CSU Lab Nondestructive Analysis Techniques for Polymer/Semiconductor Defects*
Positron annihilation lifetime spectrometer
Positronium annihilation lifetime spectroscopy
PALS is a nondestructive spectroscopy technique that allows the study of various phenomena and material properties at the atomic scale. It will bring the following advantages to your research.
- Capable of resolving voids in polymers, metals and semiconductors in the size range of less than 1 nm.
- Wide range of material adaptability, supports testing of liquids, gases, etc.
- Low environmental requirements, high and low temperature, vacuum can be tested.
- Obtain the type and concentration of defects at once.
After the high-energy positrons are emitted from the radioactive source into the material, they are first decelerated in a very short time (below about 10-12 ps) through a series of inelastic collisions and lose most of their energy to thermal energy, a process called injection and thermalization. After thermalization, the positron will undergo a random diffusion thermal motion in the sample. The defects such as vacancies and dislocations in the lattice often carry an equivalent negative charge, and due to Coulomb gravity, the positron is easily captured by these defects and stops diffusing, and finally will annihilate with the electron inside the matter. The time elapsed from the time of positron emission into matter to the time of annihilation is generally referred to as the positron lifetime. Since annihilation is random, the positron annihilation lifetime can only be derived from the statistics of a large number of annihilation events.
Positron annihilation techniques are extremely sensitive to structural phase transitions and atomic-scale defects in materials, and have become a nondestructive means of probing and analyzing the microstructure and electronic structure of matter. As a microscopic analysis technique, the main scope of positron annihilation is to study microstructures and defects at the atomic scale. Compared with the usual microstructure analysis techniques such as STM, SEM, TEM, etc., positron annihilation technique can provide not only the size information of defects, phase transition information, but also the information of defect distribution with depth, which can deeply analyze the electronic structure of materials and the chemical environment at the positron annihilation, making up for the deficiencies of other microprobe techniques and is irreplaceable.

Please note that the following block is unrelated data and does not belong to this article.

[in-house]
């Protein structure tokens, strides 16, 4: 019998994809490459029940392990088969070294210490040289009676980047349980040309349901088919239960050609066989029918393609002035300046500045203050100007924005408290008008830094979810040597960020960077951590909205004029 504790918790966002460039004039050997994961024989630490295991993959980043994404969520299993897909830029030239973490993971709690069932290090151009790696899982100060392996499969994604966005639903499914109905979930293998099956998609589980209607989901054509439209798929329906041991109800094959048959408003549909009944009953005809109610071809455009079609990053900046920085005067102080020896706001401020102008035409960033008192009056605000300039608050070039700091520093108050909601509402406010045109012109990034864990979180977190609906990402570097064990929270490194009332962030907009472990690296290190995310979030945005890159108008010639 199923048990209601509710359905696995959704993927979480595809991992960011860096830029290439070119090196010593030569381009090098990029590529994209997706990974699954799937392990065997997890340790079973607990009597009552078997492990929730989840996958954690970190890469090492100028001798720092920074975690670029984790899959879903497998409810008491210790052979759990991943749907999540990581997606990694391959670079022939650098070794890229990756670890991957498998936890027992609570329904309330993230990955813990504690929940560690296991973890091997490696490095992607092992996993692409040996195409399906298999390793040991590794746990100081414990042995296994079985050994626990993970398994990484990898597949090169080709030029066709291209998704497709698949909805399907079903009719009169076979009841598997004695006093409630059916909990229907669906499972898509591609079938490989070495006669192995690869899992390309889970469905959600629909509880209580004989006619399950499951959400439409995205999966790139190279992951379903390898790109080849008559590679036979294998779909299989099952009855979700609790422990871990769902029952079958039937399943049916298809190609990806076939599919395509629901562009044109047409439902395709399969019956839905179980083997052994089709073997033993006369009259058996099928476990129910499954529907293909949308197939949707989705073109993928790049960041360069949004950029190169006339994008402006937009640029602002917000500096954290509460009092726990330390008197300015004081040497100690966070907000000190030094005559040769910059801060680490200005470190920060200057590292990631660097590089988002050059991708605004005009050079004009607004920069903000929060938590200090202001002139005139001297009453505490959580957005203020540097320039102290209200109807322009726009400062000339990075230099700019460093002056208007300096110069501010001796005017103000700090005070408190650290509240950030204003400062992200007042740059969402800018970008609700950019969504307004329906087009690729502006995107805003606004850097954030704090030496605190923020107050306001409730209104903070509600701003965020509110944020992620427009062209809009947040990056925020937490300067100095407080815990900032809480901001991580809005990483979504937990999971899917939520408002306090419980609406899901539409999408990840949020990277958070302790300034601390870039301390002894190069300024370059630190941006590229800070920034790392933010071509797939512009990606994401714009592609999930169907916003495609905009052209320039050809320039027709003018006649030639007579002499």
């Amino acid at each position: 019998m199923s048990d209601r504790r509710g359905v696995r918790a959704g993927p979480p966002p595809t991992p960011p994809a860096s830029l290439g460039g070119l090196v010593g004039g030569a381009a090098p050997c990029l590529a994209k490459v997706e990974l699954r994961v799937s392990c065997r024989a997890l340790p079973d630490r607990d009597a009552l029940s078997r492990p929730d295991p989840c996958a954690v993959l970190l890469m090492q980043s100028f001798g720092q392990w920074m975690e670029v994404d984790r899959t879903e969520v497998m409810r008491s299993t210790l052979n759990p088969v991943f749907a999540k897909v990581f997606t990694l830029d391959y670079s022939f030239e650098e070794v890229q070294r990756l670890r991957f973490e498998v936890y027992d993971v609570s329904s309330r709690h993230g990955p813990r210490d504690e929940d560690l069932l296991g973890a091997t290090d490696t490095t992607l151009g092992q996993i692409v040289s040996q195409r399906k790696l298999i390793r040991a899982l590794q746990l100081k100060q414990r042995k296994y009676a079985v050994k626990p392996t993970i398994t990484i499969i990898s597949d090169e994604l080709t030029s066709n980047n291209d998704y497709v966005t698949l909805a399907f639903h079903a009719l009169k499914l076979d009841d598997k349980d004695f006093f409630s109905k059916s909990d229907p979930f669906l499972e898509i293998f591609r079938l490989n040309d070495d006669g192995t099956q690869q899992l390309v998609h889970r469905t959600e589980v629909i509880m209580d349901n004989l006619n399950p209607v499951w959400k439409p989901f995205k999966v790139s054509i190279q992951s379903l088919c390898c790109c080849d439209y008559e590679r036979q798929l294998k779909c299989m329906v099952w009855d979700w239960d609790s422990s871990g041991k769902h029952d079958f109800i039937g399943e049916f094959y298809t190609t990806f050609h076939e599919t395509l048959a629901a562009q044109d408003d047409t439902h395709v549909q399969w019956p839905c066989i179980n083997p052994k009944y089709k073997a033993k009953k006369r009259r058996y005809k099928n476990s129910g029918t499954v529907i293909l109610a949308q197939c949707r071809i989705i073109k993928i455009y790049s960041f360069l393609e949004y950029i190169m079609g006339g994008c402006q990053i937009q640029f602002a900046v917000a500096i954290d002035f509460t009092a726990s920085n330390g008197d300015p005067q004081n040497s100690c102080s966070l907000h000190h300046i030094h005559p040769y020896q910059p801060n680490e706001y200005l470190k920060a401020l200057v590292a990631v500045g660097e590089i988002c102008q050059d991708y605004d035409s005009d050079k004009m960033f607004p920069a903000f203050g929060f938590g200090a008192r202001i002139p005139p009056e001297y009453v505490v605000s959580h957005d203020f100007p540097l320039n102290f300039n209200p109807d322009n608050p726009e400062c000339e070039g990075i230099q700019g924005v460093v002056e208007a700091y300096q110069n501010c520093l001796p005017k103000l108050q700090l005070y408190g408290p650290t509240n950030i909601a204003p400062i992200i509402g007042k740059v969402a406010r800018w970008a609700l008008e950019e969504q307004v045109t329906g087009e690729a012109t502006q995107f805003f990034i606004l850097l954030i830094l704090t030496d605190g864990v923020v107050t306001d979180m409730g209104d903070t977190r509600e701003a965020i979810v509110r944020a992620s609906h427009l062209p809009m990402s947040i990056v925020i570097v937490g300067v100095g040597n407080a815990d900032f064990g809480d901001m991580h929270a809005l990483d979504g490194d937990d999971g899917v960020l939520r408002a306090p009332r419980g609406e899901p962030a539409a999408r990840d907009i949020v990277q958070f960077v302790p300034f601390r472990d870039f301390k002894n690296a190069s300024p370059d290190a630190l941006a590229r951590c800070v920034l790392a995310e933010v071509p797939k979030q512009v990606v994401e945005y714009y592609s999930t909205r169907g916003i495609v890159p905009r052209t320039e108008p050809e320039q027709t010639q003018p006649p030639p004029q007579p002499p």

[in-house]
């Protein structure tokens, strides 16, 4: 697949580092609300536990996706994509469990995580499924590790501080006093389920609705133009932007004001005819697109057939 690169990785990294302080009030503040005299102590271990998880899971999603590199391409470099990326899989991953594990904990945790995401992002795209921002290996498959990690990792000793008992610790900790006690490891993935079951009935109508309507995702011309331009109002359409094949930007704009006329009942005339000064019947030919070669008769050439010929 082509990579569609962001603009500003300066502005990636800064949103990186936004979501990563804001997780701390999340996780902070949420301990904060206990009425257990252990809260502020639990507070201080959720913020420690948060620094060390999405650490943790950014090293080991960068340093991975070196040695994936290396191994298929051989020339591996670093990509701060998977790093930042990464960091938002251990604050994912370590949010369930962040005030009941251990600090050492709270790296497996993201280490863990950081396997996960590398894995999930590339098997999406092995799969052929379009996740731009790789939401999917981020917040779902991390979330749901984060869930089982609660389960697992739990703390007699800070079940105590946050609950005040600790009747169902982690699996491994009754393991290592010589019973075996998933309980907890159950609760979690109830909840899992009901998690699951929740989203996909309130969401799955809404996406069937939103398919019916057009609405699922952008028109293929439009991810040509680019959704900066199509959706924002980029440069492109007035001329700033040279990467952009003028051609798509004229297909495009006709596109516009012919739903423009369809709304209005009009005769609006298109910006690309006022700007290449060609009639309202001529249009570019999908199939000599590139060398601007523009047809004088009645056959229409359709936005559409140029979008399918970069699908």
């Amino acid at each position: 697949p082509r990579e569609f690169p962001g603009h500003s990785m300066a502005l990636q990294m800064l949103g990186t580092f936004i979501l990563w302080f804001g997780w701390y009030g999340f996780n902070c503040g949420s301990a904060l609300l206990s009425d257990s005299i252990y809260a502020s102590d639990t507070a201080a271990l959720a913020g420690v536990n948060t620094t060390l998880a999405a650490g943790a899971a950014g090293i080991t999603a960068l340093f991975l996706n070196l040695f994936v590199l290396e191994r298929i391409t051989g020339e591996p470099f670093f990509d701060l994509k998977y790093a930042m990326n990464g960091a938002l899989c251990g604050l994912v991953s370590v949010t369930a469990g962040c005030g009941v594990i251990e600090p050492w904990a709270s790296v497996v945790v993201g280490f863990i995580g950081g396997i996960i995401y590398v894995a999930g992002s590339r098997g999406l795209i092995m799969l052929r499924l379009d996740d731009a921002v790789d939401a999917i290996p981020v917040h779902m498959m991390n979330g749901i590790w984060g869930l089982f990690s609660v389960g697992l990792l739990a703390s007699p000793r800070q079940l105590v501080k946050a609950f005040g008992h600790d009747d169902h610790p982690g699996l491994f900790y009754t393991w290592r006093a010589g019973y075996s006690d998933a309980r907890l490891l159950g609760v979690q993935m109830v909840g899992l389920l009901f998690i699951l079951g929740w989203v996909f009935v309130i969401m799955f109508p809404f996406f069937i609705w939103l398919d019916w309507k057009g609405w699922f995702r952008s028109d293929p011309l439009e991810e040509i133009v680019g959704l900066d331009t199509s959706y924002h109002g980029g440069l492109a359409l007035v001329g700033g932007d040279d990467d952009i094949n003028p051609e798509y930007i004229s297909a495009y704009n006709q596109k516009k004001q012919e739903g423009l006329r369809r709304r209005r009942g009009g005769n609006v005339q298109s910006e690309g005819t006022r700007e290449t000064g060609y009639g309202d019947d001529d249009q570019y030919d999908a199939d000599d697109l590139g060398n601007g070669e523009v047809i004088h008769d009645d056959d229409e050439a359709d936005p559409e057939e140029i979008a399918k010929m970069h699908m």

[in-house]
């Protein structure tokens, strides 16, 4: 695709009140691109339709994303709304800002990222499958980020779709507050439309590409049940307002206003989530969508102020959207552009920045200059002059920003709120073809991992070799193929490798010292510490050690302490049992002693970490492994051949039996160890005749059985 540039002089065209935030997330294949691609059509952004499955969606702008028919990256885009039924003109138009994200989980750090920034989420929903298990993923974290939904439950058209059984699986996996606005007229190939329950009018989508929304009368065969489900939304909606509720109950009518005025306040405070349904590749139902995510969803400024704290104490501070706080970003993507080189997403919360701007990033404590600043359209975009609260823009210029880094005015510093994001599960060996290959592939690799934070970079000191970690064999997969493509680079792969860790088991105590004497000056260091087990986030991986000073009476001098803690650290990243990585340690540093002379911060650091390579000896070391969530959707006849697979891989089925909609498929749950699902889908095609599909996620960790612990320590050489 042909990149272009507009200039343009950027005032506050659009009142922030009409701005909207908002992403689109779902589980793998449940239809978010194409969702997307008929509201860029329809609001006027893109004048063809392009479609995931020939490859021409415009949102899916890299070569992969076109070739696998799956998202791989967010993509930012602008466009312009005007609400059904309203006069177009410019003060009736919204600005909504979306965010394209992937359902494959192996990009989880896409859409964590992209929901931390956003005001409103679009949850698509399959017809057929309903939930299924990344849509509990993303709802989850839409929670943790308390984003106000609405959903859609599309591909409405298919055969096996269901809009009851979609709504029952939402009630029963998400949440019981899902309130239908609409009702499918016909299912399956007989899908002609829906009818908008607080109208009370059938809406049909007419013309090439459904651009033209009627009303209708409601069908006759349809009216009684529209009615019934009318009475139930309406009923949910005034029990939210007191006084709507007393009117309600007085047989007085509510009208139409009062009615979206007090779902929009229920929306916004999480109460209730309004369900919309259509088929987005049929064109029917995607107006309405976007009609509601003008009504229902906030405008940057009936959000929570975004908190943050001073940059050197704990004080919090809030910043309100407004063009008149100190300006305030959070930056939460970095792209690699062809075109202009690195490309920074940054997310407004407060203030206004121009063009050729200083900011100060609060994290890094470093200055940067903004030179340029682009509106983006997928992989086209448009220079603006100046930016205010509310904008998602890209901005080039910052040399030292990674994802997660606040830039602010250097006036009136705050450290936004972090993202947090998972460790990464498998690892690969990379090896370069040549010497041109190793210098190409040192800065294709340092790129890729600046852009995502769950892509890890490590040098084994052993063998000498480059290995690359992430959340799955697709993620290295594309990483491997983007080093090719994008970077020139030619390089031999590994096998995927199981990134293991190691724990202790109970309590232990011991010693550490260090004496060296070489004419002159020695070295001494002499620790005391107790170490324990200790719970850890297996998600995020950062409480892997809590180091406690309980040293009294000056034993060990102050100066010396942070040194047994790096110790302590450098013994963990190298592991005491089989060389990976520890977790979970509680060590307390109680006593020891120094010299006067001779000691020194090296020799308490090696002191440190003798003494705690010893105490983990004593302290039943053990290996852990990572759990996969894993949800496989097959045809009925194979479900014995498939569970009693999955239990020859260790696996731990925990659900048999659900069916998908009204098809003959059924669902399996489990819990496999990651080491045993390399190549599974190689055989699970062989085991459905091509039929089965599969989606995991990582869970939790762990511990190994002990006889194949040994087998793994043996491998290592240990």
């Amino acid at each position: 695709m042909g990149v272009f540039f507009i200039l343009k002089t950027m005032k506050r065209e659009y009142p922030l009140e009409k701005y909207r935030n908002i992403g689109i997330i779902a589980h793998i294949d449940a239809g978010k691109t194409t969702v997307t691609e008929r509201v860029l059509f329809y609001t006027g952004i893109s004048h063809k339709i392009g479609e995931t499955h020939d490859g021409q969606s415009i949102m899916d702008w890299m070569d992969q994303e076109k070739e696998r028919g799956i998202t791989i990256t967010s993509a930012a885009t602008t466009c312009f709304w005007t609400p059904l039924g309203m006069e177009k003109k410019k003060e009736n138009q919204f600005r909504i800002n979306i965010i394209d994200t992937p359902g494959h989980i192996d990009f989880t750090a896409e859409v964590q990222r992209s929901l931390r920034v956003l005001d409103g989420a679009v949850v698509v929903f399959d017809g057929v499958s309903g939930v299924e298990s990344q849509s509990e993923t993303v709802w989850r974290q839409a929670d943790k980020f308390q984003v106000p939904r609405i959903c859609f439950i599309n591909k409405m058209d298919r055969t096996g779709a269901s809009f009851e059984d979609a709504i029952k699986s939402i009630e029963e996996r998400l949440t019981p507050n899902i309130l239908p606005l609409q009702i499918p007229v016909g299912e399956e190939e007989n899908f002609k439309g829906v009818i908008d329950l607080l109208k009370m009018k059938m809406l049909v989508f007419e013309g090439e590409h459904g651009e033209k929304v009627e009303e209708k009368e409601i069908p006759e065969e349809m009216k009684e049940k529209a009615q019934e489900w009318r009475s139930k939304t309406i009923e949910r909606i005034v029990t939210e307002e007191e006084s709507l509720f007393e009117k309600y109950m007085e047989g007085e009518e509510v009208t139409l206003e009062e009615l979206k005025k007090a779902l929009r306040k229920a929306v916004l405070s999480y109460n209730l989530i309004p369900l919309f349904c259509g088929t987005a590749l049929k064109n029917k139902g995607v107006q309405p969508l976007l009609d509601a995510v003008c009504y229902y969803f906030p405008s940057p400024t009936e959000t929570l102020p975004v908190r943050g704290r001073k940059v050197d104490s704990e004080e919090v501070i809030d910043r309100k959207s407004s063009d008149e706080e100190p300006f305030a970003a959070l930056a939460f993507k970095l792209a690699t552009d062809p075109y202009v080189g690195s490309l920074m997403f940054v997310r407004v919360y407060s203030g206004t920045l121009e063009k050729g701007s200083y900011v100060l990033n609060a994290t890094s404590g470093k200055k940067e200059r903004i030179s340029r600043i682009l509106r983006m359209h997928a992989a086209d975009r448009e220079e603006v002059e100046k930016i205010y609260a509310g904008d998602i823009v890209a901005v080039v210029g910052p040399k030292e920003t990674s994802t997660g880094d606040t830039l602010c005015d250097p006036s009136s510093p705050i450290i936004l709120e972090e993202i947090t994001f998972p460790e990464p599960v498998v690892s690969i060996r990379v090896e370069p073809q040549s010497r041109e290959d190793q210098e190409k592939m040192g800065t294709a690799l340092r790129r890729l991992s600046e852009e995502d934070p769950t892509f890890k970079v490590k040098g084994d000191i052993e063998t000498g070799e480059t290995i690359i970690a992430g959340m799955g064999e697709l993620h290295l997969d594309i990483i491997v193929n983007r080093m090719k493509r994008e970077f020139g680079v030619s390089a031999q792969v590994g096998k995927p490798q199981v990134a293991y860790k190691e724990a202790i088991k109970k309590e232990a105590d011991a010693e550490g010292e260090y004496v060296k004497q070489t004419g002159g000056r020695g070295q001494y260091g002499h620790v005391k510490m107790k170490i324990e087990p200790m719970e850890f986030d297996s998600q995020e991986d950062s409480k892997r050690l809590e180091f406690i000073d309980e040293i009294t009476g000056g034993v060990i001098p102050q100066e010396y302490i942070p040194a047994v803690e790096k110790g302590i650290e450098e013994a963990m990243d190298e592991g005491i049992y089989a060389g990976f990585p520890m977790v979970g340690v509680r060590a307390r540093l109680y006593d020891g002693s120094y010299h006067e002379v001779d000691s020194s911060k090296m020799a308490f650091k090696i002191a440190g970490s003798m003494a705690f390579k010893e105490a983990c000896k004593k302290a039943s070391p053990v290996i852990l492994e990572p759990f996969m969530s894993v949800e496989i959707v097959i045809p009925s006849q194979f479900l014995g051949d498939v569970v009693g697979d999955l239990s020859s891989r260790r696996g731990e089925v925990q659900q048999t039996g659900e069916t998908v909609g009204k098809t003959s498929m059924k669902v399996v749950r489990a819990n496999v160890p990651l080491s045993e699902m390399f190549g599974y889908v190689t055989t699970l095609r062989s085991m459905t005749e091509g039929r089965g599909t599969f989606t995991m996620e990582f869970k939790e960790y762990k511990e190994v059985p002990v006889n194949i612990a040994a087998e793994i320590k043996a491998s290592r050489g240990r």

- He has few restrictions on the type of sample material, which can be solid, liquid or gas, metal, semiconductor, insulator or polymer material, single crystal, polycrystal or liquid crystal, etc., and is applicable to all problems related to the electron density and momentum of the material.
- There is no restriction on the sample temperature, which can cross the melting or solidification point of the material, and the information is carried by the γ-rays with strong penetration ability, so it can do dynamic in-situ measurement of the sample at high and low temperatures, and special environments such as electric field, magnetic field, high air pressure and vacuum can be imposed during the measurement.
- It is quite difficult to study atomic-scale defects in samples, such as defects in the lattice that are missing one or more atoms, which are quite difficult to study in electron microscopy and X diffraction.
- Easy-to-use, room temperature measurement method for PAT preparation
Deformation, fatigue, quenching, irradiation, doping, hydrogen damage, etc. in metallic materials cause defects such as vacancies, dislocations, vacancy clusters, etc. in the material and the study of annealing effects of these defects.
Phase change processes in materials, such as precipitation in alloys, martensitic phase change, crystallization processes in amorphous materials, phase change in ionic solids, liquid crystals and other polymeric materials, phase change in polymers, condensed matter physics, etc.
Study of the energy band structure of solids, Fermi surface, vacancy formation energy, etc.
Study of the surface and superficial structure and defects of materials.